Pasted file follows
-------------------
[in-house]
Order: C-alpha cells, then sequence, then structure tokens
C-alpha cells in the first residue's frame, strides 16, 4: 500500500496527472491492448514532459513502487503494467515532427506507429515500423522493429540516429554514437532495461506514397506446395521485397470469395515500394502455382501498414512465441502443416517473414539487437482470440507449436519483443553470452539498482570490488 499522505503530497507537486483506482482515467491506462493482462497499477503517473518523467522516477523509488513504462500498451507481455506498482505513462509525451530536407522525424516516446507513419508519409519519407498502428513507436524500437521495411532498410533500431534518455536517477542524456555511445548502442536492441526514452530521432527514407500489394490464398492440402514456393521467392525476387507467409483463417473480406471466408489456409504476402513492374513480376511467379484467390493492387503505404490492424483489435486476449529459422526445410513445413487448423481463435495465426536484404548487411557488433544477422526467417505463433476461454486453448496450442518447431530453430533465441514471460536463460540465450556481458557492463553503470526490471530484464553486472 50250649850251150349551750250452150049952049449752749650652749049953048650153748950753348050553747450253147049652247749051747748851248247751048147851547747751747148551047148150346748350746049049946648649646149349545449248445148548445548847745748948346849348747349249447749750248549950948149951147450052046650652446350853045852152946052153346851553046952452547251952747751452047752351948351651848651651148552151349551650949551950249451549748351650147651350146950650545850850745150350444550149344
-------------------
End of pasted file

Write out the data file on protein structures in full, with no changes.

[in-house]
Order: C-alpha cells, then sequence, then structure tokens
C-alpha cells in the first residue's frame, strides 16, 4: 500500500496527472491492448514532459513502487503494467515532427506507429515500423522493429540516429554514437532495461506514397506446395521485397470469395515500394502455382501498414512465441502443416517473414539487437482470440507449436519483443553470452539498482570490488 499522505503530497507537486483506482482515467491506462493482462497499477503517473518523467522516477523509488513504462500498451507481455506498482505513462509525451530536407522525424516516446507513419508519409519519407498502428513507436524500437521495411532498410533500431534518455536517477542524456555511445548502442536492441526514452530521432527514407500489394490464398492440402514456393521467392525476387507467409483463417473480406471466408489456409504476402513492374513480376511467379484467390493492387503505404490492424483489435486476449529459422526445410513445413487448423481463435495465426536484404548487411557488433544477422526467417505463433476461454486453448496450442518447431530453430533465441514471460536463460540465450556481458557492463553503470526490471530484464553486472 50250649850251150349551750250452150049952049449752749650652749049953048650153748950753348050553747450253147049652247749051747748851248247751048147851547747751747148551047148150346748350746049049946648649646149349545449248445148548445548847745748948346849348747349249447749750248549950948149951147450052046650652446350853045852152946052153346851553046952452547251952747751452047752351948351651848651651148552151349551650949551950249451549748351650147651350146950650545850850745150350444550149344